Corps reactivates East Coast helicopter squadron it closed in 2022

The Marine Corps officially has reactivated one of two light attack helicopter squadrons it shut down in 2022 as part of its overall force redesign.

Marine Light Attack Helicopter Squadron (HMLA) 269, under 2nd Marine Aircraft Wing, stood back up at Marine Corps Air Station New River, North Carolina, on Monday, according to a Marine Corps press release.

“It was a decidedly somber day when HMLA-269 deactivated,” Col. Davis Fitzsimmons, commander of Marine Aircraft Group 29, said in the news release. “That was certainly reversed today.”

The “Gunrunners” squadron flies the AH-1Z Viper attack helicopter and the UH-1Y Venom utility helicopter.

The helicopter squadron was deactivated in December 2022 as the Marine Corps recalibrated its aviation needs and locations in a global shuffle that touched jets, fixed wing, helicopters and reached both coasts, Hawaii and Okinawa, Japan.

In his 2020 document laying out Force Design 2030, then-Commandant Gen. David Berger explained the squadron drawdown as related to the Corps cutting of three infantry battalions during the same force structure moves.

“While this capability has a certain amount of relevance to crisis and contingency missions which we must still be prepared to execute, it is operationally unsuitable for our highest-priority maritime challenges and excess to our needs with the divestment of three infantry battalions,” Berger wrote.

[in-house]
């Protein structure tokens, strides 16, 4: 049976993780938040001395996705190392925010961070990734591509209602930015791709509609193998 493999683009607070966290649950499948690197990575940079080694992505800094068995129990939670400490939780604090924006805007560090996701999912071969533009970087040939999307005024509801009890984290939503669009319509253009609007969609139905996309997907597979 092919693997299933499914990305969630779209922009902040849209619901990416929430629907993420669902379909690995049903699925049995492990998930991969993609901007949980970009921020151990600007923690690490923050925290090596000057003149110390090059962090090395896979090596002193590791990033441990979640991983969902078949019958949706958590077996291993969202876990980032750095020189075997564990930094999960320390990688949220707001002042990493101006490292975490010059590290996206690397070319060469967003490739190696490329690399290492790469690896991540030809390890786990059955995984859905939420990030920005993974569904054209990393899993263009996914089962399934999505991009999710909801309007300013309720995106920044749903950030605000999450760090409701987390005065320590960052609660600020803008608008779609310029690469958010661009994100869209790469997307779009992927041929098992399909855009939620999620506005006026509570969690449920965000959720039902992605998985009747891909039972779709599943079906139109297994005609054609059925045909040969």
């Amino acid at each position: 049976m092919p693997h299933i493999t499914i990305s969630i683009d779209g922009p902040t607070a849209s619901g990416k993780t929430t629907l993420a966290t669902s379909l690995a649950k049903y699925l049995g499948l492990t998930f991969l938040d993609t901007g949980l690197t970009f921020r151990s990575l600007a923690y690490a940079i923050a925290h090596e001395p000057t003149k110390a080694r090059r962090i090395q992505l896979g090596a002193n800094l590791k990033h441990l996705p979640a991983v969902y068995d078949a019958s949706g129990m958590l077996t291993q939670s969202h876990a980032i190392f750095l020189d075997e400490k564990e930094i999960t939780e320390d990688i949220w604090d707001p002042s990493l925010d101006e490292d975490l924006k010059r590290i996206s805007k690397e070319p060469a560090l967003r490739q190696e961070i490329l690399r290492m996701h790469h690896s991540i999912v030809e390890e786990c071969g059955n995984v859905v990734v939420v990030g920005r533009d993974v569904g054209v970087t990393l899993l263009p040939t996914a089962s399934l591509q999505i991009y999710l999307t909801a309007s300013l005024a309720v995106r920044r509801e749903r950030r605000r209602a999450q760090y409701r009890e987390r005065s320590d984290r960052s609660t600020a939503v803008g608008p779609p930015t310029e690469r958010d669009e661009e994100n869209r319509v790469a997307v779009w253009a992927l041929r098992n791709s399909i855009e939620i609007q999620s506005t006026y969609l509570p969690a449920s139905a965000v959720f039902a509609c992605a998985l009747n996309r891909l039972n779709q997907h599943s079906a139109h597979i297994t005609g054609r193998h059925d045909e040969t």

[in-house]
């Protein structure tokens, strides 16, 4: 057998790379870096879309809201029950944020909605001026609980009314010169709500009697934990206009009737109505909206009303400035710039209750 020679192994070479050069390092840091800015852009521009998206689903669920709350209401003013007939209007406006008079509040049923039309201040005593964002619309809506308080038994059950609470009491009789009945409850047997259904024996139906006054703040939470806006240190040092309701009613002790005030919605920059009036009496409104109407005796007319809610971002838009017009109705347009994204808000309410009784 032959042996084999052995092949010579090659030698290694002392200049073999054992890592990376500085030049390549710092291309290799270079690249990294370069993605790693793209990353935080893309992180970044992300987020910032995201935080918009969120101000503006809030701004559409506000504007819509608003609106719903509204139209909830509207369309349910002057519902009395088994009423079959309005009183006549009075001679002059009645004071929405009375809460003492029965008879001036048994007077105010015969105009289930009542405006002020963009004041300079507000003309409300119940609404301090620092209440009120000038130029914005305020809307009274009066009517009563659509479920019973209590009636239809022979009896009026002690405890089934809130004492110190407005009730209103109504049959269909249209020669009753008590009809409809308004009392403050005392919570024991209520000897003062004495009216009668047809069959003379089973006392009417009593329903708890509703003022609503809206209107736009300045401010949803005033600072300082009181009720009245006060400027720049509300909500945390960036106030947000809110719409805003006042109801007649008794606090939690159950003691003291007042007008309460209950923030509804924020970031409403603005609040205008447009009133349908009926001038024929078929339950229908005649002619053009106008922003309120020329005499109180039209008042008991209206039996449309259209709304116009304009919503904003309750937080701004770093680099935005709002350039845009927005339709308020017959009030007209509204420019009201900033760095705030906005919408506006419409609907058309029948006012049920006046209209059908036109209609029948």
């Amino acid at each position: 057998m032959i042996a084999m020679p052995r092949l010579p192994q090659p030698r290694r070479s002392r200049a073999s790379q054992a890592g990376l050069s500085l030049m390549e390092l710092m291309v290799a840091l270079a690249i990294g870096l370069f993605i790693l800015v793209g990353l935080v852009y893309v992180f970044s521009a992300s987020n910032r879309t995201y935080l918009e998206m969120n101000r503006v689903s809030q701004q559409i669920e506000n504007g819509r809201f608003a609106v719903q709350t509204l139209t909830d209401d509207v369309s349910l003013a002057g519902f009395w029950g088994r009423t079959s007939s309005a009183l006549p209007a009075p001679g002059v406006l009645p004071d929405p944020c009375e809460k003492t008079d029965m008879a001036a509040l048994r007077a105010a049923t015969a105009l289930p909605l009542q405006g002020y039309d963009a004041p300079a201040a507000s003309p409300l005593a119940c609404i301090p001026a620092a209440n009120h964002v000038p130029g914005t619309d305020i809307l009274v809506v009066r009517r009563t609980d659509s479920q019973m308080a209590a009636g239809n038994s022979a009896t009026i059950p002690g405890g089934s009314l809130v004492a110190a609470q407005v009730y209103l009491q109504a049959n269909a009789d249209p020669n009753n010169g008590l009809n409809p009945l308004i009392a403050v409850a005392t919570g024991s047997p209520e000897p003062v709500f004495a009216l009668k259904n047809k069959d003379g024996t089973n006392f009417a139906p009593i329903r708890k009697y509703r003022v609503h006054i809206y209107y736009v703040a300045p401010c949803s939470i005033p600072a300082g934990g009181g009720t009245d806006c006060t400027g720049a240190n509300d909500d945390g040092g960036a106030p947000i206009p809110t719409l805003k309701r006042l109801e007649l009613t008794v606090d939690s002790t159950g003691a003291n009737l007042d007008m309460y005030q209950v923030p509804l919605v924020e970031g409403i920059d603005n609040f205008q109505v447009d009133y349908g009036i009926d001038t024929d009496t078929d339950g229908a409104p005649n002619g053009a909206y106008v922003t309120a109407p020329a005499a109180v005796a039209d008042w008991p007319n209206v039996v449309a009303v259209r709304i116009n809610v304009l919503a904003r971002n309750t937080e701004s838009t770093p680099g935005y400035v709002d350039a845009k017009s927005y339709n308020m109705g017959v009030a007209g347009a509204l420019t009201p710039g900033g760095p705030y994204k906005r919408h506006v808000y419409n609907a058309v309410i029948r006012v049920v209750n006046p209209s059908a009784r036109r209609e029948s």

Personnel with the squadron rotated to other Marine units following its deactivation. But its equipment was preserved to “maintain a flexible ready bench for the service and preserve the ability to make future adjustments,” Marine officials said at the time.

Retired Master Gunnery Sgt. Lawrence Reeve Jr. told Marine Corps Times earlier in 2024 when the reactivation was first announced in March that he suspected, even in 2022, the squadron wouldn’t be gone for long.

Lawrence first served with the squadron in 1994 and later deployed with the unit to Iraq five times.

He doubted its disappearance mainly because the move left the entire East Coast with a single light attack squadron as the Marine Corps had shifted most of its assets to California, Hawaii and Japan.

Marine Corps Times attempted to reach the Marine Corps for comment on specifics regarding the decision to reactivate the squadron and received no response as of Friday.

While current variants of the Viper and Venom have been in active service since 2010 and 2008 respectively, which are relatively young for military aircraft, their basic designs date back to the 1960s and 1970s.

The Corps underwent a major upgrade program planning to update the aircraft’s Super Cobra and Twin predecessors through the 1990s that resulted in today’s helicopters.

In March, Bell Textron announced structural and power upgrades to the aircraft that it expects will keep them flying into the 2040s, which is the Corps’ current plan.